New Gasbike racer 49cc build

Mr.FrankSmith

Member
Joined
Feb 24, 2019
Messages
36
Once you get the feel of it you'll recognize when your clutch locks up.
It's possible to adjust the engagement RPM with lighter/heavier springs if needed.
If you're gonna be spending a lot of time on dirt under 20MPH, you'll have to watch clutch slippage.
I hear what your saying, I'm going for a ride tomorrow that will be longer than usual, but more or less my summer time ride distance, (a few miles) I'll be sure to pay attention to the clutch engagement. Also, sorry for the delayed response work has been crazy lately...
 


Mr.FrankSmith

Member
Joined
Feb 24, 2019
Messages
36
We’re you frustrated with the HT falling apart too?

If I can’t get the right parts for the 53cc, I’m going to get the 142.

This bike always gets me going~

Ive been wondering what's the biggest size 4 stroke that would fit in a beach cruiser frame. I definitely want to see how your build goes too, even with the same kits and parts available everybody always finds a way to make their build unique to them.
 

FNTPuck

Well-Known Member
Joined
Jul 2, 2018
Messages
394
Ive been wondering what's the biggest size 4 stroke that would fit in a beach cruiser frame. I definitely want to see how your build goes too, even with the same kits and parts available everybody always finds a way to make their build unique to them.
79cc is the largest feasible for most 26" beach cruiser frames without needing mods. Larger frames like the Felt Bixby and Slant can handle a 212 without any frame mods, but you'd still want to gusset and reinforce it if you plan on any performance mods since the 212 jumps from ~6.5hp all the way up to 10hp with just a couple simple mods. Since it also has more than double the TQ of most common engines, stronger wheels and hubs are a must as well.

If you have a steel frame and can weld though, you can make anything fit, even a big bore motor...just takes a LOT of work to make it reliable since at that point you are replacing every single thing on the bike and only keeping the frame with extensive modifications.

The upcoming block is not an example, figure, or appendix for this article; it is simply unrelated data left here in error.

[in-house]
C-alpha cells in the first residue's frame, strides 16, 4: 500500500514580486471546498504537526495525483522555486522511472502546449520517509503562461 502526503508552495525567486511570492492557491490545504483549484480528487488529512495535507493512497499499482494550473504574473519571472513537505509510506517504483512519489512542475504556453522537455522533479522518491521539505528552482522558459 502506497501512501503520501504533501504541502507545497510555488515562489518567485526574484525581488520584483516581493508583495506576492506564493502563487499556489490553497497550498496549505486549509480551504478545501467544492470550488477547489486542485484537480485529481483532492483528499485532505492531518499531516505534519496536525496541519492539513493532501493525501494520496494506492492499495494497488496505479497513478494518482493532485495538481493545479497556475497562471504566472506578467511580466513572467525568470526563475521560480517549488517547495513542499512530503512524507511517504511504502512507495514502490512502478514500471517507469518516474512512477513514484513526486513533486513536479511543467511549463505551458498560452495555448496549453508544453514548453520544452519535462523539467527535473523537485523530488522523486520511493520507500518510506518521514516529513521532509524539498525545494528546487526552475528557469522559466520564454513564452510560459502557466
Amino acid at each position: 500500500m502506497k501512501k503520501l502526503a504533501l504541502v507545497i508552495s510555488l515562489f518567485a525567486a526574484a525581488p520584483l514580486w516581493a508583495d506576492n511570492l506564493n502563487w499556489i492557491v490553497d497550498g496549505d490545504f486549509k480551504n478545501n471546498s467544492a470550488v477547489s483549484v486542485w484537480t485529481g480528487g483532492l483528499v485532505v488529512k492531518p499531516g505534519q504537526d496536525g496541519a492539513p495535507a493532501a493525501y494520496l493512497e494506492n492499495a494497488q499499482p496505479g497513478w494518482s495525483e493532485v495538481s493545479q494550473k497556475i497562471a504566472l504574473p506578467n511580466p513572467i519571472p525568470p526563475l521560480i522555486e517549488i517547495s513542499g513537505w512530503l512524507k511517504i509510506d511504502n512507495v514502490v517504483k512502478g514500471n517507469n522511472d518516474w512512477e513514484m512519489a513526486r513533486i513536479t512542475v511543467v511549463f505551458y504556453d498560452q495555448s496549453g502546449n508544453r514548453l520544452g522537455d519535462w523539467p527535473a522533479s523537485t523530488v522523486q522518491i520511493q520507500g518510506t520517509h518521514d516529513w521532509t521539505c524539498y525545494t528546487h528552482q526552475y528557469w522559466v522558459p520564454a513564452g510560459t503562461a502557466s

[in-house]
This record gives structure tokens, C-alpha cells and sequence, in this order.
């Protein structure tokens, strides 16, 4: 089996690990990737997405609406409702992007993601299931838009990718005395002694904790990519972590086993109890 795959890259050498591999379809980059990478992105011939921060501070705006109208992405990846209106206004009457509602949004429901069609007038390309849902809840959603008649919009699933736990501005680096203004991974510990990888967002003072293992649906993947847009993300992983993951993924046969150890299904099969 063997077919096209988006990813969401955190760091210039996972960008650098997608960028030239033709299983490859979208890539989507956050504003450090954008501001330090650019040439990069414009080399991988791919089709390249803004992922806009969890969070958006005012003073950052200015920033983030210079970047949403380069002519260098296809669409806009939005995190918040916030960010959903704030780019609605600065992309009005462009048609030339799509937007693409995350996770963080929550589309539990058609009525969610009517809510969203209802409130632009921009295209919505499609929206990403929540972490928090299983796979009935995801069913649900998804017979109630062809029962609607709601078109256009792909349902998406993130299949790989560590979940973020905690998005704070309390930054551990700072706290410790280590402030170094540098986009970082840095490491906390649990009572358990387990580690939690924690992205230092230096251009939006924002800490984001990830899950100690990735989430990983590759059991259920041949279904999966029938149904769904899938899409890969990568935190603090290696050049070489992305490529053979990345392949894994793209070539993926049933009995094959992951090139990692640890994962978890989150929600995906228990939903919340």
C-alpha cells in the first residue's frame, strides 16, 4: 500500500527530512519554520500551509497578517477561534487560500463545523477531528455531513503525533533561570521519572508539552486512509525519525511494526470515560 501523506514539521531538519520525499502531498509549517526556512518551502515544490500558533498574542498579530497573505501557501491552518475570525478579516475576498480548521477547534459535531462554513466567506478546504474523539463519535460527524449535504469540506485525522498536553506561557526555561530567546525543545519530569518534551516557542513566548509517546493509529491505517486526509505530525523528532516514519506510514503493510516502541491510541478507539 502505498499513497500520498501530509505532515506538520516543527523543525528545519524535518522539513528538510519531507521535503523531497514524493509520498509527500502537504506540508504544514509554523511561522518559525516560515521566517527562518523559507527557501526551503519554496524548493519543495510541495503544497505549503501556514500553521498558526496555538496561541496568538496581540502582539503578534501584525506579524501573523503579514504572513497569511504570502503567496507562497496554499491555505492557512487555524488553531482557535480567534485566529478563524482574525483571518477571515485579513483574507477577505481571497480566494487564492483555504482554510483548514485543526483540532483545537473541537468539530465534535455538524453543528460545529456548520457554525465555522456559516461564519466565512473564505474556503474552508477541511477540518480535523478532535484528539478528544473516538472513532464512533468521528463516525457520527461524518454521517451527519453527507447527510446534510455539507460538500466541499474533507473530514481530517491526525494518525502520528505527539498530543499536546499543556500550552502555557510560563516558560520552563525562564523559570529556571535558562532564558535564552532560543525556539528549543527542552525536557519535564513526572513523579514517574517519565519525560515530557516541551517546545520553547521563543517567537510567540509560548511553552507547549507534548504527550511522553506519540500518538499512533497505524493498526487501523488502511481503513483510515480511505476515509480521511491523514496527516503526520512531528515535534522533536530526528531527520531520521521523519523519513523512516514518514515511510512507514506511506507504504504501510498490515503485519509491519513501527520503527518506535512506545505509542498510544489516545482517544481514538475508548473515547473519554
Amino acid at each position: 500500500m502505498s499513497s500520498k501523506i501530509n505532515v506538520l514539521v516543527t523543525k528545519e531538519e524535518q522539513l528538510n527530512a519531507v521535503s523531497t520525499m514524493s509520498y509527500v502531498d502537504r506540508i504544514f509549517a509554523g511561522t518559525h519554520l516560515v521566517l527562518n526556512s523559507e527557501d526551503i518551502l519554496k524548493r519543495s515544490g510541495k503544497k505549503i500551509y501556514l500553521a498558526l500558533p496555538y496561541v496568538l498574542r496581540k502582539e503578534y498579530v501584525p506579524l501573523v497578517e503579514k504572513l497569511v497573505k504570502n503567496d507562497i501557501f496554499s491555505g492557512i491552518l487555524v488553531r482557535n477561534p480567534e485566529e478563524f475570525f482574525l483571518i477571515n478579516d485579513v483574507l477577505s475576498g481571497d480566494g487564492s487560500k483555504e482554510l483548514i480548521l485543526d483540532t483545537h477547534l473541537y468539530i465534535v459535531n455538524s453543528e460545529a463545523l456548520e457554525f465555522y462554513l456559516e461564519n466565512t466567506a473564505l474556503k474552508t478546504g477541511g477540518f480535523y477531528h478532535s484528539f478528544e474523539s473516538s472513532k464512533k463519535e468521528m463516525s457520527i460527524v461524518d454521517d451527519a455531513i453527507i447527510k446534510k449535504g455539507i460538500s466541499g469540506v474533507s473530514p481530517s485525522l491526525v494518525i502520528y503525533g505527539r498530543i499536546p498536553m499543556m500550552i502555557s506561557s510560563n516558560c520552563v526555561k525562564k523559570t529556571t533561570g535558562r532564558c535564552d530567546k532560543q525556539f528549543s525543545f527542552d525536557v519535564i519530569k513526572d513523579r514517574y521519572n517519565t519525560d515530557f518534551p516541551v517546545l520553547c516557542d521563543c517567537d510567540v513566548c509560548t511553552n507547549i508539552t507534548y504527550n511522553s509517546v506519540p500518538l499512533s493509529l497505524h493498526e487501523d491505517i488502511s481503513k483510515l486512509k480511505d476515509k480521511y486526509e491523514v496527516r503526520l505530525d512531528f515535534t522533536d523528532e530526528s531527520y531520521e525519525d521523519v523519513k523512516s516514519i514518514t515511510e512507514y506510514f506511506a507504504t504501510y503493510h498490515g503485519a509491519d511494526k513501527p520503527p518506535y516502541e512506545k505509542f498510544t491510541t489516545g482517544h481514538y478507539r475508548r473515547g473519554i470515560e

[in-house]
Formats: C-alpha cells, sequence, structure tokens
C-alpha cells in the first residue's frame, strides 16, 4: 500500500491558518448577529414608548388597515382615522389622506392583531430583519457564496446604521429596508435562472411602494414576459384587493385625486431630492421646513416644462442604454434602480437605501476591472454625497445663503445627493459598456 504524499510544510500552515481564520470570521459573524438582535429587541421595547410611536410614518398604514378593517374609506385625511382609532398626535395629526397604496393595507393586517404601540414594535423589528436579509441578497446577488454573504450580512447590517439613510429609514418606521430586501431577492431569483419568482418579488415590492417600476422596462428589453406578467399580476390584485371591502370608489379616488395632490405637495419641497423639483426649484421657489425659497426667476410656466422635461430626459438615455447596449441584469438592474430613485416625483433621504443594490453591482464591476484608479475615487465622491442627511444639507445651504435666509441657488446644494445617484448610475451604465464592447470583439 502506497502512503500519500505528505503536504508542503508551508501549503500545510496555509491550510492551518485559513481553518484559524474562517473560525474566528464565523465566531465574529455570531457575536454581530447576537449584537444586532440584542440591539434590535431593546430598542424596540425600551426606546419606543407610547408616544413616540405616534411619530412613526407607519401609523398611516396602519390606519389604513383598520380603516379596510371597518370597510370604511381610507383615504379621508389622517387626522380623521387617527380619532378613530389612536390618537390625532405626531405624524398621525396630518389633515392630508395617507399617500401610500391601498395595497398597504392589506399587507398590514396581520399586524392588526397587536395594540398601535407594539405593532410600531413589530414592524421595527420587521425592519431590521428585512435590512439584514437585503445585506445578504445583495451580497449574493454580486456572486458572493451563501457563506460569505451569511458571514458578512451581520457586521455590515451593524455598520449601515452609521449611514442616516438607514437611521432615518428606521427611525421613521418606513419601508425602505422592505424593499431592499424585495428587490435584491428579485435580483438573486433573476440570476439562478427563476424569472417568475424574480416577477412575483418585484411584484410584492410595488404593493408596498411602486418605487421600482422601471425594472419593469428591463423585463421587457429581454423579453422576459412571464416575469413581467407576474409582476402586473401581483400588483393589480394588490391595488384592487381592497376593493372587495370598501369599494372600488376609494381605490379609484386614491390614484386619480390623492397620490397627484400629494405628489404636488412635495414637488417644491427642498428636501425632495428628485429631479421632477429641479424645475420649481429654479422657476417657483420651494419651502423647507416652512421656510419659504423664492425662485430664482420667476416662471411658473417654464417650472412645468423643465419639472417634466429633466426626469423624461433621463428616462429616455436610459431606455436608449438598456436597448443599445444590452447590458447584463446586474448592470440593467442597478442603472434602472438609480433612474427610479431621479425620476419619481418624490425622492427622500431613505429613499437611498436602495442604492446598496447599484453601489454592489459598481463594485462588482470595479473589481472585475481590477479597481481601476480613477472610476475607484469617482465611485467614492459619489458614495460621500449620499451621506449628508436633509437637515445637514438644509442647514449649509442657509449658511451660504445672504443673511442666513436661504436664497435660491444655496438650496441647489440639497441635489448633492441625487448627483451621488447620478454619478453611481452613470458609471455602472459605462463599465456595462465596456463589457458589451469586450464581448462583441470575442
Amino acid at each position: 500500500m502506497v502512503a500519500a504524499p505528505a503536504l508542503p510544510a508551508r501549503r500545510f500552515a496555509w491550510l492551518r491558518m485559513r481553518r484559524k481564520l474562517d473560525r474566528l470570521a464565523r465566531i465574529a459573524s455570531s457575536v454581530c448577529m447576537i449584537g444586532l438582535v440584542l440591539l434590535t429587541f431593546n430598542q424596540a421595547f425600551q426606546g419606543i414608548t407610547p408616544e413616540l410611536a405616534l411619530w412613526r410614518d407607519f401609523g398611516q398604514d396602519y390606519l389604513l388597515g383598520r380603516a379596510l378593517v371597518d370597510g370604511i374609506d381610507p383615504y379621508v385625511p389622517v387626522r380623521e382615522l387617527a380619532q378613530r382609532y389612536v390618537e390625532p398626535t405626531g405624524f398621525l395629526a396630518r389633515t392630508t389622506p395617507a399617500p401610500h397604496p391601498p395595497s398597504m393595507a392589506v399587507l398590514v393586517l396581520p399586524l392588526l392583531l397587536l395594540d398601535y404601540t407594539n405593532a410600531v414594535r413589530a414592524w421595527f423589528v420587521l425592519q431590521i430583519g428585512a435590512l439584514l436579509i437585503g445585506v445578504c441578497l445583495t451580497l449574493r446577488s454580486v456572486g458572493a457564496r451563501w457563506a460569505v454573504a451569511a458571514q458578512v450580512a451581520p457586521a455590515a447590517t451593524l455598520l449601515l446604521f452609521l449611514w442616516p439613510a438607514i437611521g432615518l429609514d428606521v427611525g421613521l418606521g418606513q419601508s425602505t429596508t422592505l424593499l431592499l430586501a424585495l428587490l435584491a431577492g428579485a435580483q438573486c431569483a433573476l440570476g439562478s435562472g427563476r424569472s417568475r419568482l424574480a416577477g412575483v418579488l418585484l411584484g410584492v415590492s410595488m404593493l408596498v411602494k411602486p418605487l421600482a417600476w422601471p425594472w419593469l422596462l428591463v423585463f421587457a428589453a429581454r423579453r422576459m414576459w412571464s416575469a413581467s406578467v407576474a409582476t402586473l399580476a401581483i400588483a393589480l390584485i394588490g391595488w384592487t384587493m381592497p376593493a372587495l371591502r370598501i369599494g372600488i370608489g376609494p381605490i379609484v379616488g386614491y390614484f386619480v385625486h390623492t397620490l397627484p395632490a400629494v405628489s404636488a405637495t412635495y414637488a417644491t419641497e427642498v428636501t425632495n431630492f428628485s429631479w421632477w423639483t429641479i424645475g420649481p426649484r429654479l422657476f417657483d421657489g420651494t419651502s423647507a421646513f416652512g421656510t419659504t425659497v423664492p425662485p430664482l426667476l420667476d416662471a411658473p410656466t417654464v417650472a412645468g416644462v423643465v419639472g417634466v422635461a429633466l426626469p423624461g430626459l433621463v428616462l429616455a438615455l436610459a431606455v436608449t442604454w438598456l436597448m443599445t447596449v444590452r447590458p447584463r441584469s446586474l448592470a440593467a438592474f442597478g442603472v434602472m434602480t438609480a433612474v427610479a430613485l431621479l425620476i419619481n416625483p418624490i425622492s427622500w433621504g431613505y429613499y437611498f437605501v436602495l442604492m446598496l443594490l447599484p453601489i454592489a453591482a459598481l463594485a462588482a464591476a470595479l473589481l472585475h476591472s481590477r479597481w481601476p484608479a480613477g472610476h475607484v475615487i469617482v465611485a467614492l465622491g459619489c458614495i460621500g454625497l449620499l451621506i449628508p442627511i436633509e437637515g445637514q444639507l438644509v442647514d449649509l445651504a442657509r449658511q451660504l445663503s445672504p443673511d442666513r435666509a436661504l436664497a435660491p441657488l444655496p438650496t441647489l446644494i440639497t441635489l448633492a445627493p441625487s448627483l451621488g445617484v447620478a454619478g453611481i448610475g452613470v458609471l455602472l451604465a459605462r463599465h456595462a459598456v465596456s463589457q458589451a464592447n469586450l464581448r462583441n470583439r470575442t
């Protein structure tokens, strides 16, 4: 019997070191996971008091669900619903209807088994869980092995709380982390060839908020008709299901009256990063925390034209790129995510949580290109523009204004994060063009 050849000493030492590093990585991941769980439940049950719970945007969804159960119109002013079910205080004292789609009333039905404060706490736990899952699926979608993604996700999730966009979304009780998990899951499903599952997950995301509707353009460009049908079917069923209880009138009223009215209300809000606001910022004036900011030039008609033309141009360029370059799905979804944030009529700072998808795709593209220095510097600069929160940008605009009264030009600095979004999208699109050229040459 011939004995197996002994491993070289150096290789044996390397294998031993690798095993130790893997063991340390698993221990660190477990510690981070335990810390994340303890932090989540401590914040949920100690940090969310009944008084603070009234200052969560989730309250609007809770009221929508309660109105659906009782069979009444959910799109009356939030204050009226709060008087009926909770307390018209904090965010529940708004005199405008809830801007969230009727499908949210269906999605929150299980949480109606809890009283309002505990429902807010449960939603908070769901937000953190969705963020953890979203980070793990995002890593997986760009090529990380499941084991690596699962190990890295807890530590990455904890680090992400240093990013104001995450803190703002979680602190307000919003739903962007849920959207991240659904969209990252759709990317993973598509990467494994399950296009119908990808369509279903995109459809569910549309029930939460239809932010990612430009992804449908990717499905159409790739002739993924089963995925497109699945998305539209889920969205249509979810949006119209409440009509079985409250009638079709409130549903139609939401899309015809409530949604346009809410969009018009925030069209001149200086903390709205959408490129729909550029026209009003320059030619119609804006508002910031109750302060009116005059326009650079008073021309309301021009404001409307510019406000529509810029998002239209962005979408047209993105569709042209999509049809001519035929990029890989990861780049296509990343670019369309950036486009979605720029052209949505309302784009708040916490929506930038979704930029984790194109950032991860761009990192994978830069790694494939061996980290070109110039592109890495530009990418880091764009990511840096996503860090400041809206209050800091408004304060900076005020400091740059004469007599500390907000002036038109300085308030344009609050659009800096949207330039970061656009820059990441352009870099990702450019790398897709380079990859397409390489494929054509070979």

Mr.FrankSmith

Member
Joined
Feb 24, 2019
Messages
36
79cc is the largest feasible for most 26" beach cruiser frames without needing mods. Larger frames like the Felt Bixby and Slant can handle a 212 without any frame mods, but you'd still want to gusset and reinforce it if you plan on any performance mods since the 212 jumps from ~6.5hp all the way up to 10hp with just a couple simple mods. Since it also has more than double the TQ of most common engines, stronger wheels and hubs are a must as well.

If you have a steel frame and can weld though, you can make anything fit, even a big bore motor...just takes a LOT of work to make it reliable since at that point you are replacing every single thing on the bike and only keeping the frame with extensive modifications.
I think ill stick with 79cc as my next build, I agree tho, these rims weren't built good at all... I can watch these spokes flex and bend with little more than a stern gaze lol.
 

The_Aleman

Well-Known Member
Joined
May 2, 2007
Messages
785
The traditional Schwinn cantilever, aka the "1955 Cantilever" is a design that, IMO, looks nice, and it also has the benefit of having a lotta room just about any engine, even for the big block monsters like the Whizzer 138, Briggs, and HF212. They have so much room, that a chinagirl looks puny in em and often takes a custom front mount because of all the space. My first build used the '55 cantilever, but in aluminum, for example:


Edit - the only problem with Schwinn cantilevers is the rear dropouts tho, they are almost always front-exit/edit

I agree that a 79/97/99 is perhaps the best class of engine tho, if you spend good money on a clutch. Those engines produce nice lazy torque - double the torque of the high-rev engines at a low RPM - and they aren't over 28lbs like a 212, not to mention the bike needed to support such a beast!
 

Frogslayer

Active Member
Joined
Jan 20, 2019
Messages
482
I think ill stick with 79cc as my next build, I agree tho, these rims weren't built good at all... I can watch these spokes flex and bend with little more than a stern gaze lol.
Have you been riding that bike in your picture? Just wondering cause with that idler wheel on the pull side of the pedal chain of you really step on the pedals hard it might move.
 

Mr.FrankSmith

Member
Joined
Feb 24, 2019
Messages
36
The traditional Schwinn cantilever, aka the "1955 Cantilever" is a design that, IMO, looks nice, and it also has the benefit of having a lotta room just about any engine, even for the big block monsters like the Whizzer 138, Briggs, and HF212. They have so much room, that a chinagirl looks puny in em and often takes a custom front mount because of all the space. My first build used the '55 cantilever, but in aluminum, for example:


Edit - the only problem with Schwinn cantilevers is the rear dropouts tho, they are almost always front-exit/edit

I agree that a 79/97/99 is perhaps the best class of engine tho, if you spend good money on a clutch. Those engines produce nice lazy torque - double the torque of the high-rev engines at a low RPM - and they aren't over 28lbs like a 212, not to mention the bike needed to support such a beast!
Good info, I can't wait to do a 79cc build I was super impressed by the 2 stroke I had built. That beast would get my 230lbs up to 35 mph and had the torque to climb the craziest hills...
Here's a pic of Death trap right after the wreck...
 

Attachments

Mr.FrankSmith

Member
Joined
Feb 24, 2019
Messages
36
Have you been riding that bike in your picture? Just wondering cause with that idler wheel on the pull side of the pedal chain of you really step on the pedals hard it might move.
I double nutted that one so it wouldn't move, the cheap bolt stripped out so I had to red neck it till i get to a hardware store, but its not going anywhere.... Knock on wood....
 
Top